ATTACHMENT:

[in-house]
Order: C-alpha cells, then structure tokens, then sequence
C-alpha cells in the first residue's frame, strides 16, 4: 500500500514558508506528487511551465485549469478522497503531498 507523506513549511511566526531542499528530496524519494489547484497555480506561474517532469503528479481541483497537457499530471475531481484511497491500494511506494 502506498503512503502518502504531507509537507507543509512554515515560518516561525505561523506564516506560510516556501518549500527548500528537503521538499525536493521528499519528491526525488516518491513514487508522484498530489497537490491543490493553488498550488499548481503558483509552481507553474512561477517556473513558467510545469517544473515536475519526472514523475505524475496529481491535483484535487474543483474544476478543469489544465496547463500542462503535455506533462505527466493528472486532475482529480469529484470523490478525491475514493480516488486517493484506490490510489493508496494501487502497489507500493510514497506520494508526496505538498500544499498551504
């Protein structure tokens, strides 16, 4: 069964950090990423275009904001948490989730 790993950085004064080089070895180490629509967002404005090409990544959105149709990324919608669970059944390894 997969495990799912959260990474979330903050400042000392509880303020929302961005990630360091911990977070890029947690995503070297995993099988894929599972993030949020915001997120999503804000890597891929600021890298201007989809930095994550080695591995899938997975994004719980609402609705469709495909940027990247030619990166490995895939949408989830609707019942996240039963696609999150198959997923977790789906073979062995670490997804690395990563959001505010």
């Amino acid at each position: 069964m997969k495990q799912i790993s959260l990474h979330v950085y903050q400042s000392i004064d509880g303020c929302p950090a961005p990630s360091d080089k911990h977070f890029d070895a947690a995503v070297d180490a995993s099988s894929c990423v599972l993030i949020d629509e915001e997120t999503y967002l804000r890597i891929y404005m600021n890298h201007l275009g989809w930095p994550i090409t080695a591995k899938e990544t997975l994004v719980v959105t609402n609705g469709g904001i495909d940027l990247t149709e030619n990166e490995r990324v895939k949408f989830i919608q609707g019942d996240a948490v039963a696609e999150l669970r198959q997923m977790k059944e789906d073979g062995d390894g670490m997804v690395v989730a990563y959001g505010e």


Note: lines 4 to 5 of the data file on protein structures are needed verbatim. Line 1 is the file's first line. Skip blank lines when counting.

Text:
């Protein structure tokens, strides 16, 4: 069964950090990423275009904001948490989730 790993950085004064080089070895180490629509967002404005090409990544959105149709990324919608669970059944390894 997969495990799912959260990474979330903050400042000392509880303020929302961005990630360091911990977070890029947690995503070297995993099988894929599972993030949020915001997120999503804000890597891929600021890298201007989809930095994550080695591995899938997975994004719980609402609705469709495909940027990247030619990166490995895939949408989830609707019942996240039963696609999150198959997923977790789906073979062995670490997804690395990563959001505010």
């Amino acid at each position: 069964m997969k495990q799912i790993s959260l990474h979330v950085y903050q400042s000392i004064d509880g303020c929302p950090a961005p990630s360091d080089k911990h977070f890029d070895a947690a995503v070297d180490a995993s099988s894929c990423v599972l993030i949020d629509e915001e997120t999503y967002l804000r890597i891929y404005m600021n890298h201007l275009g989809w930095p994550i090409t080695a591995k899938e990544t997975l994004v719980v959105t609402n609705g469709g904001i495909d940027l990247t149709e030619n990166e490995r990324v895939k949408f989830i919608q609707g019942d996240a948490v039963a696609e999150l669970r198959q997923m977790k059944e789906d073979g062995d390894g670490m997804v690395v989730a990563y959001g505010e």